Report: China Ends Forced Abortion Policy Due to International Outcry

A Massachusetts pro-life organization that is dedicated to “revealing the injustice of China’s one-child policy” says that it has received confirmation that the country has stopped enforcing its forced abortion policy.

All Girls Allowed, directed by Brian Lee, outlined that it contacted officials in the Chinese city of Chongquing this week to inquire about reports that enforcement of the long-established policy has been halted. The organization was told that an order had been issued from the Chinese government on August 30th, instructing officials to no longer force women to be sterilized or obtain late-term abortions.

“Earlier, the government issued a document to all the family planning committees. Everyone has received it,” the unidentified committee member stated. “We will not use forced abortion.”

The decision to end the practice follows public outcry stemming from photographs that circulated in June of a woman named Feng Jiamei, who was forced to obtain an abortion after failing to pay a $6,000 down payment against a fine for becoming pregnant a second time. The photographs showed Jiamei lying in a hospital bed with a bloodied infant at her side.

According to reports, officials inked Jianmei’s thumb and forced it against an “abortion consent” form after she was taken into custody. The baby was then injected with fatal toxins.

“I could feel the baby jumping around inside me all the time, but then she went still,” Jianmei told a friend. “The baby was lifeless, and she was all purple and blue.”

In China, when a woman marries, she is subjected to regular physical checkups, while the government keeps a very detailed record of her personal status. She must also obtain a permission card before she gets pregnant, or she still may be forced to abort her first child. The birth of a second child is prohibited altogether due to concerns with overpopulation.

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Because of increased international attention to China’s one-child policy and its practice of forced abortion, the country has felt much pressure in recent months to cease its actions, which many condemned as being tyrannical. At a national Population and Family Planning Commission meeting in July, Minister Wang Xia urged law enforcement to “absolutely stop performing late-stage abortions.”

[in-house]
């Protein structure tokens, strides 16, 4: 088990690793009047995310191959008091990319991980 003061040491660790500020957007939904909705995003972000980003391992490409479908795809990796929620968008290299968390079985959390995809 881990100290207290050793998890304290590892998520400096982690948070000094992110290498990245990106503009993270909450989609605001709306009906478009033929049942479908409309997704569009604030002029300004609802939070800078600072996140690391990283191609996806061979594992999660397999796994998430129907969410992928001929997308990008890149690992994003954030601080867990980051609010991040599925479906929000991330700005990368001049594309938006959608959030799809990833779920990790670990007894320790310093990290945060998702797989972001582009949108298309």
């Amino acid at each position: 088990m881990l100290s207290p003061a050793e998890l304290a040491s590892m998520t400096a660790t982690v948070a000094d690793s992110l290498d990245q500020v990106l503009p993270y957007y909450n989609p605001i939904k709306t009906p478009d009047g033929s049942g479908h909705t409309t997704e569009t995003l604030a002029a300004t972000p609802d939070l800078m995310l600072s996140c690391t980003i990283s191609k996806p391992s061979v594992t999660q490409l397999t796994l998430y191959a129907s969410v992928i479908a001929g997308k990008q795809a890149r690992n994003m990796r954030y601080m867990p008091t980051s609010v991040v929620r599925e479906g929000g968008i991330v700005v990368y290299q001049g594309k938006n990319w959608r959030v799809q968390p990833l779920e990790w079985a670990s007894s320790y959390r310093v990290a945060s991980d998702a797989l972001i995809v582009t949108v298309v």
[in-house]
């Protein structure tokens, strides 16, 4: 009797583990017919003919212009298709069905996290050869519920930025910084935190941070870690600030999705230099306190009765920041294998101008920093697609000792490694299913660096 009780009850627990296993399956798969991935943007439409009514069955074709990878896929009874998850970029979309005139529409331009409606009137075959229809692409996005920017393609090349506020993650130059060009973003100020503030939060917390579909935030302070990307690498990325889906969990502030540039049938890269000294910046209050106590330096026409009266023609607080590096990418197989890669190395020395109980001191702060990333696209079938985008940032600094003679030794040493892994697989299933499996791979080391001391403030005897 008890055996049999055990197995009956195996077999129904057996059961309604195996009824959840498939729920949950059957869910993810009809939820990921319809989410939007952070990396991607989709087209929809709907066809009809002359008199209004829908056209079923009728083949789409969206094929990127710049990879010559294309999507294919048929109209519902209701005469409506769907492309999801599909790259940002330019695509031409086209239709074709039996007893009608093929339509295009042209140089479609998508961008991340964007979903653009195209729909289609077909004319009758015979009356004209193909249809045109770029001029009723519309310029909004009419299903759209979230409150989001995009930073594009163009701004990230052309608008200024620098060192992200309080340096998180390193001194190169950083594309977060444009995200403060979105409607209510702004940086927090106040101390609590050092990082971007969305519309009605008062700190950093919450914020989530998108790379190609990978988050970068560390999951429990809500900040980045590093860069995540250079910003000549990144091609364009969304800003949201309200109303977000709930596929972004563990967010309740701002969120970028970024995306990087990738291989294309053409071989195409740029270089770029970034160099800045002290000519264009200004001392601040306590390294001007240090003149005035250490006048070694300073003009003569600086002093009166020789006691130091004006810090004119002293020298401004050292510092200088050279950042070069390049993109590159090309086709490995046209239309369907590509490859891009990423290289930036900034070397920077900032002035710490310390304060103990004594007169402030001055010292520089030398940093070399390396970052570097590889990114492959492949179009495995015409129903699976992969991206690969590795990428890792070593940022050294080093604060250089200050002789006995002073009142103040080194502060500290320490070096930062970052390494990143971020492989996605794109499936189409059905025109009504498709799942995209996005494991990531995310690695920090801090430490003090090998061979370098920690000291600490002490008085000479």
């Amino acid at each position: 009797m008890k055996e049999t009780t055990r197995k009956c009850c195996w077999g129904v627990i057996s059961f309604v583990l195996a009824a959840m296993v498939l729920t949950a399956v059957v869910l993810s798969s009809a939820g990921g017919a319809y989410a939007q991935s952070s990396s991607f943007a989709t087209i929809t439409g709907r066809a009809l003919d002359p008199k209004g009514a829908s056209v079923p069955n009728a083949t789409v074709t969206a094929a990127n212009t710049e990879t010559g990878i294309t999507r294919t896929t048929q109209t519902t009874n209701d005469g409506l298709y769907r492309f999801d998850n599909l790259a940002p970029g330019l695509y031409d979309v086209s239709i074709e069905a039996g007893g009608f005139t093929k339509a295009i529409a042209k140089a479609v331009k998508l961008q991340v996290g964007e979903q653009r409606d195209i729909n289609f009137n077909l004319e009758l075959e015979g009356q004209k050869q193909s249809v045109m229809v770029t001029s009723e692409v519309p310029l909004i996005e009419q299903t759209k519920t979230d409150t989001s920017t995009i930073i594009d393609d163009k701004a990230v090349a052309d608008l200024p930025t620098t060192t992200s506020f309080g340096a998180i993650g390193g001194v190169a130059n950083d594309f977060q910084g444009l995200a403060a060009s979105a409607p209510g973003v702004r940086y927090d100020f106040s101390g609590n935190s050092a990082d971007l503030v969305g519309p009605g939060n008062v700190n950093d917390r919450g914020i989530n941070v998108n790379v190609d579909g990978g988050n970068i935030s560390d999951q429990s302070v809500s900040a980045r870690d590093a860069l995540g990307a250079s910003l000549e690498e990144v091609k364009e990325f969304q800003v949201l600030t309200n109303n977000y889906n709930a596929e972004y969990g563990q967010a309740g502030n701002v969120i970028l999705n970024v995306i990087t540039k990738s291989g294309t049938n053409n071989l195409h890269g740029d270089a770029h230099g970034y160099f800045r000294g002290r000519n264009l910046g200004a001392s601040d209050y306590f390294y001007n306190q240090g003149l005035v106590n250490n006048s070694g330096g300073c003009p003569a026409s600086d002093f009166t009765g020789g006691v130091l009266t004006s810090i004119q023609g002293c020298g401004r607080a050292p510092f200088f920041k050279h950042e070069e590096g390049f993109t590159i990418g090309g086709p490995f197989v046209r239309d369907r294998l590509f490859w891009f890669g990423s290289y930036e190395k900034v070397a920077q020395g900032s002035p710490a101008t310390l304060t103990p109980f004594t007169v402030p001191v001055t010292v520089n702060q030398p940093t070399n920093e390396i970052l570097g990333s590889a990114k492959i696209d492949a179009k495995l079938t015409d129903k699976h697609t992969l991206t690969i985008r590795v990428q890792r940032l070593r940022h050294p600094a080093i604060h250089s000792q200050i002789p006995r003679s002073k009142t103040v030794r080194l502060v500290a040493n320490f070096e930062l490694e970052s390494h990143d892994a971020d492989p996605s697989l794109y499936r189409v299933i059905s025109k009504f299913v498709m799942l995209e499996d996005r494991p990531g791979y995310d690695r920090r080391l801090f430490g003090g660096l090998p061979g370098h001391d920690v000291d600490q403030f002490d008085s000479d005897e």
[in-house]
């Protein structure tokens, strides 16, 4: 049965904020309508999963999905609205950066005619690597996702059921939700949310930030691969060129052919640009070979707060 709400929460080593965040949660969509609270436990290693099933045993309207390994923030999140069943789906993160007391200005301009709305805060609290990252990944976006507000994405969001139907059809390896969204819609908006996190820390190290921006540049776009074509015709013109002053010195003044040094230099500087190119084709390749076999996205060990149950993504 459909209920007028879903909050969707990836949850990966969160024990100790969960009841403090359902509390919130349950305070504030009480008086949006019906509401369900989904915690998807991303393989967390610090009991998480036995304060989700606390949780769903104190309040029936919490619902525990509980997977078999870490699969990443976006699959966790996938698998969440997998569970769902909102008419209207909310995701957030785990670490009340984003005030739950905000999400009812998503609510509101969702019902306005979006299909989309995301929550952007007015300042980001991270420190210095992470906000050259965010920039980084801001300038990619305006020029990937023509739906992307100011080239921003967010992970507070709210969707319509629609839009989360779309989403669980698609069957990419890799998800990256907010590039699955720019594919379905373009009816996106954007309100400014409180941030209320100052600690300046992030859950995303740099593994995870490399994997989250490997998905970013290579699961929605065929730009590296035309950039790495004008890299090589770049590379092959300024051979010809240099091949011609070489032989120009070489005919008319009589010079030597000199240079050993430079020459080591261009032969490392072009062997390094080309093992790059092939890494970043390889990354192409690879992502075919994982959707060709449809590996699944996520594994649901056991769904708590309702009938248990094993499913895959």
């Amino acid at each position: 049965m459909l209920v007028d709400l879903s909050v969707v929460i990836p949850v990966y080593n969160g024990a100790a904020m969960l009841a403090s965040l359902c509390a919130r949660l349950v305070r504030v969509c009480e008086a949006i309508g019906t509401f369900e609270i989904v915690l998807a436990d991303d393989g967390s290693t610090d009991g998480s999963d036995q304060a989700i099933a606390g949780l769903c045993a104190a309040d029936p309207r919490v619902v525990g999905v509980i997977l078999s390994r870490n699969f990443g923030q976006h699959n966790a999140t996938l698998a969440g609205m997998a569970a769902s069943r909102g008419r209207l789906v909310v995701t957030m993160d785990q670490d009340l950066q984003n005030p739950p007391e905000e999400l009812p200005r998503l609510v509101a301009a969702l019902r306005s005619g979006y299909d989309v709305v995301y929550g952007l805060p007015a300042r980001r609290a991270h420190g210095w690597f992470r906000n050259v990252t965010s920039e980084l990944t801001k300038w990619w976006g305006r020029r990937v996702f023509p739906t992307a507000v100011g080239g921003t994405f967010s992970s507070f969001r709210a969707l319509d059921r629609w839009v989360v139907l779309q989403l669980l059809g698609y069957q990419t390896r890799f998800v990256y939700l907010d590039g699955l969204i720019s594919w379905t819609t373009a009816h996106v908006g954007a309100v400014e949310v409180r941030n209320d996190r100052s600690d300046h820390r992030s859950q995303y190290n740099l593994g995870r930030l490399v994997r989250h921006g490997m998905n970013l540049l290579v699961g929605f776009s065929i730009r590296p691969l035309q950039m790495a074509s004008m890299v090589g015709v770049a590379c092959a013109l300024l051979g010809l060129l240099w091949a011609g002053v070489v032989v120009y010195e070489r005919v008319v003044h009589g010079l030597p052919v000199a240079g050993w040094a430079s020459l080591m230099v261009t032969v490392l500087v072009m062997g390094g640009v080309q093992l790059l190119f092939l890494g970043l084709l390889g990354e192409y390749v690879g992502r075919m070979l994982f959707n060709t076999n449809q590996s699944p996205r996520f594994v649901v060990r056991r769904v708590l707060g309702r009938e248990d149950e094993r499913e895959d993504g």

The following month, the decree was issued that none should force a woman to obtain an abortion.

“The media’s exposure of this injustice has been invaluable, and people in China and around the world are standing boldly against injustice. This has made China understand that they can no longer hide the brutal truth. Minster Wang Xia’s order to end forced abortion is awesome progress,” remarked All Girls United founder Chai Ling.

However, Ling noted that families may still be punished for having more than one child.

“Even with Minister Wang’s call to end late-term forced abortions, the policy remains coercive: it still threatens parents with huge fines and job loss for having a second child,” she said. “Human rights will take a back seat as long as the government continues to use family planning fees as a major revenue source. China cannot genuinely claim that the policy is ‘coercion-free’ until it no longer threatens parents’ livelihoods and ability to provide.”

The order issued by the Chines government also does not outlaw abortion altogether, but rather prohibits law enforcement officials from killing a woman’s pre-born child against her will.


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